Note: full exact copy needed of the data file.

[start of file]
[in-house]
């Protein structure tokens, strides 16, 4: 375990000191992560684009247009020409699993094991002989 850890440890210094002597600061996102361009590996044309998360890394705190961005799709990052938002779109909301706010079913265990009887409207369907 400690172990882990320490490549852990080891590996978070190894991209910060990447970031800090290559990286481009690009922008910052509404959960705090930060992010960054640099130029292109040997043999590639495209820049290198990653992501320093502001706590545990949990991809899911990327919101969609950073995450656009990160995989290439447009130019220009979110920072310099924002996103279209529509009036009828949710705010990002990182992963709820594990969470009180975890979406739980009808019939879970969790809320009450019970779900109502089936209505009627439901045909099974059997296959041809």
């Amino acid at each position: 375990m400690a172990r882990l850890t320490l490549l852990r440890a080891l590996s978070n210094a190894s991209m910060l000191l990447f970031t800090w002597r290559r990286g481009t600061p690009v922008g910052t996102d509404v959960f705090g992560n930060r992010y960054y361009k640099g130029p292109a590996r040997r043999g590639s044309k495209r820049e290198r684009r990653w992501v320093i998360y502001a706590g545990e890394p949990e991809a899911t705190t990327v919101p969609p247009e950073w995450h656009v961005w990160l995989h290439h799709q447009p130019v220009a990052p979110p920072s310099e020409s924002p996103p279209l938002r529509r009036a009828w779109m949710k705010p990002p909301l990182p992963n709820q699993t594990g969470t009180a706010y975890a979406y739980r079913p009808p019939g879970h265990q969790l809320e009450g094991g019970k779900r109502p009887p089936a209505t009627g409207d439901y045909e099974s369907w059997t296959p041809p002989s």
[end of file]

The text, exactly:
[in-house]
């Protein structure tokens, strides 16, 4: 375990000191992560684009247009020409699993094991002989 850890440890210094002597600061996102361009590996044309998360890394705190961005799709990052938002779109909301706010079913265990009887409207369907 400690172990882990320490490549852990080891590996978070190894991209910060990447970031800090290559990286481009690009922008910052509404959960705090930060992010960054640099130029292109040997043999590639495209820049290198990653992501320093502001706590545990949990991809899911990327919101969609950073995450656009990160995989290439447009130019220009979110920072310099924002996103279209529509009036009828949710705010990002990182992963709820594990969470009180975890979406739980009808019939879970969790809320009450019970779900109502089936209505009627439901045909099974059997296959041809």
């Amino acid at each position: 375990m400690a172990r882990l850890t320490l490549l852990r440890a080891l590996s978070n210094a190894s991209m910060l000191l990447f970031t800090w002597r290559r990286g481009t600061p690009v922008g910052t996102d509404v959960f705090g992560n930060r992010y960054y361009k640099g130029p292109a590996r040997r043999g590639s044309k495209r820049e290198r684009r990653w992501v320093i998360y502001a706590g545990e890394p949990e991809a899911t705190t990327v919101p969609p247009e950073w995450h656009v961005w990160l995989h290439h799709q447009p130019v220009a990052p979110p920072s310099e020409s924002p996103p279209l938002r529509r009036a009828w779109m949710k705010p990002p909301l990182p992963n709820q699993t594990g969470t009180a706010y975890a979406y739980r079913p009808p019939g879970h265990q969790l809320e009450g094991g019970k779900r109502p009887p089936a209505t009627g409207d439901y045909e099974s369907w059997t296959p041809p002989s």